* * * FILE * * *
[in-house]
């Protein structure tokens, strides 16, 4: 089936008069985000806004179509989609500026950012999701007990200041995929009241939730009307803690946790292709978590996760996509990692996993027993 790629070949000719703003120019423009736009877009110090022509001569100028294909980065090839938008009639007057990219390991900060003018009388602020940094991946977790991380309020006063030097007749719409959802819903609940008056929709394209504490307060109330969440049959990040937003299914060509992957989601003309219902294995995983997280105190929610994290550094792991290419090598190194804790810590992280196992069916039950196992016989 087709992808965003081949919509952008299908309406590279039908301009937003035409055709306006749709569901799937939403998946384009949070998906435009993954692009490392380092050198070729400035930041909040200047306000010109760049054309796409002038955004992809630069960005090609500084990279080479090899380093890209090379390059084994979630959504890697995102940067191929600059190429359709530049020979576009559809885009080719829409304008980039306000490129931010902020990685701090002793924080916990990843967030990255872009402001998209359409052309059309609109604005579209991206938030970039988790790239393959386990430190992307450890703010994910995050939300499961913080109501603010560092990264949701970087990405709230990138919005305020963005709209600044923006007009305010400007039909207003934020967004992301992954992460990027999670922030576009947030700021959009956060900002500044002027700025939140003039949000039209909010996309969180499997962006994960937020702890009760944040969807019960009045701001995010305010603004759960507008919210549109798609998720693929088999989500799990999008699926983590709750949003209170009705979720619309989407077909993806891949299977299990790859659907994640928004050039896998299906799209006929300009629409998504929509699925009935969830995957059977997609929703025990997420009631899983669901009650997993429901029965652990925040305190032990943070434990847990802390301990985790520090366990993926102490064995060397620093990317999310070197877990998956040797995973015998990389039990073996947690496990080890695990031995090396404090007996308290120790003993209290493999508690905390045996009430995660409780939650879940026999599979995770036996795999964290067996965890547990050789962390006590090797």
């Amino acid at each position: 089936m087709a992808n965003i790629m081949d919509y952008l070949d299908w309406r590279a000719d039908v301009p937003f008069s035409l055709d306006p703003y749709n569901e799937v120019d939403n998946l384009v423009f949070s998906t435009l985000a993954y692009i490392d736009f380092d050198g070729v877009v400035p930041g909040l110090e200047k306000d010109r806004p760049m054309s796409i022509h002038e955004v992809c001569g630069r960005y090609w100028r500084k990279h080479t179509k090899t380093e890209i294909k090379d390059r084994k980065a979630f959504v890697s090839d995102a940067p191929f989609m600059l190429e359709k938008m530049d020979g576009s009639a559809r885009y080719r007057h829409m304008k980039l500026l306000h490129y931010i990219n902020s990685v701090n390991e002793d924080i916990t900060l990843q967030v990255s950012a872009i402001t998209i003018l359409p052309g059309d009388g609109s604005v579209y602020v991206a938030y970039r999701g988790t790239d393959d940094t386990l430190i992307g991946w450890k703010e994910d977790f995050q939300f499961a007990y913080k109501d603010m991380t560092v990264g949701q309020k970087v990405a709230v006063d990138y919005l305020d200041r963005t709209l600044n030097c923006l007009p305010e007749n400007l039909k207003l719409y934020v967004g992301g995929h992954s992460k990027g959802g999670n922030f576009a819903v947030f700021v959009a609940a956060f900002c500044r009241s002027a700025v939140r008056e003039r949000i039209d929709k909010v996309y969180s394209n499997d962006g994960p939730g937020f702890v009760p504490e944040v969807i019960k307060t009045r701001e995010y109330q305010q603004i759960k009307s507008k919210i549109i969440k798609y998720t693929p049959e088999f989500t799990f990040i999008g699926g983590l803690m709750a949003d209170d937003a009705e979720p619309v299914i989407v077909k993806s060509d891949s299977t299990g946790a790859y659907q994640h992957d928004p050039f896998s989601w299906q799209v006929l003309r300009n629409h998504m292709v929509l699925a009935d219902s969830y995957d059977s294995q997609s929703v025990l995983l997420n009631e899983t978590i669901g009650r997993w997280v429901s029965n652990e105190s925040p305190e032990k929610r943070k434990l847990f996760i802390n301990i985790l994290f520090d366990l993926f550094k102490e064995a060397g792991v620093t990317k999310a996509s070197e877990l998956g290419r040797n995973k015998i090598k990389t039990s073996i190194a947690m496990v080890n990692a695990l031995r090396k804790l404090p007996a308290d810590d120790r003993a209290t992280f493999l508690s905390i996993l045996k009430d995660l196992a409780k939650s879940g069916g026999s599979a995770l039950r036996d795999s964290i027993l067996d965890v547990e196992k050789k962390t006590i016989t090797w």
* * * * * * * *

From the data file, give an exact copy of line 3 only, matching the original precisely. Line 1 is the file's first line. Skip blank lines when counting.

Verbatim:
């Amino acid at each position: 089936m087709a992808n965003i790629m081949d919509y952008l070949d299908w309406r590279a000719d039908v301009p937003f008069s035409l055709d306006p703003y749709n569901e799937v120019d939403n998946l384009v423009f949070s998906t435009l985000a993954y692009i490392d736009f380092d050198g070729v877009v400035p930041g909040l110090e200047k306000d010109r806004p760049m054309s796409i022509h002038e955004v992809c001569g630069r960005y090609w100028r500084k990279h080479t179509k090899t380093e890209i294909k090379d390059r084994k980065a979630f959504v890697s090839d995102a940067p191929f989609m600059l190429e359709k938008m530049d020979g576009s009639a559809r885009y080719r007057h829409m304008k980039l500026l306000h490129y931010i990219n902020s990685v701090n390991e002793d924080i916990t900060l990843q967030v990255s950012a872009i402001t998209i003018l359409p052309g059309d009388g609109s604005v579209y602020v991206a938030y970039r999701g988790t790239d393959d940094t386990l430190i992307g991946w450890k703010e994910d977790f995050q939300f499961a007990y913080k109501d603010m991380t560092v990264g949701q309020k970087v990405a709230v006063d990138y919005l305020d200041r963005t709209l600044n030097c923006l007009p305010e007749n400007l039909k207003l719409y934020v967004g992301g995929h992954s992460k990027g959802g999670n922030f576009a819903v947030f700021v959009a609940a956060f900002c500044r009241s002027a700025v939140r008056e003039r949000i039209d929709k909010v996309y969180s394209n499997d962006g994960p939730g937020f702890v009760p504490e944040v969807i019960k307060t009045r701001e995010y109330q305010q603004i759960k009307s507008k919210i549109i969440k798609y998720t693929p049959e088999f989500t799990f990040i999008g699926g983590l803690m709750a949003d209170d937003a009705e979720p619309v299914i989407v077909k993806s060509d891949s299977t299990g946790a790859y659907q994640h992957d928004p050039f896998s989601w299906q799209v006929l003309r300009n629409h998504m292709v929509l699925a009935d219902s969830y995957d059977s294995q997609s929703v025990l995983l997420n009631e899983t978590i669901g009650r997993w997280v429901s029965n652990e105190s925040p305190e032990k929610r943070k434990l847990f996760i802390n301990i985790l994290f520090d366990l993926f550094k102490e064995a060397g792991v620093t990317k999310a996509s070197e877990l998956g290419r040797n995973k015998i090598k990389t039990s073996i190194a947690m496990v080890n990692a695990l031995r090396k804790l404090p007996a308290d810590d120790r003993a209290t992280f493999l508690s905390i996993l045996k009430d995660l196992a409780k939650s879940g069916g026999s599979a995770l039950r036996d795999s964290i027993l067996d965890v547990e196992k050789k962390t006590i016989t090797w």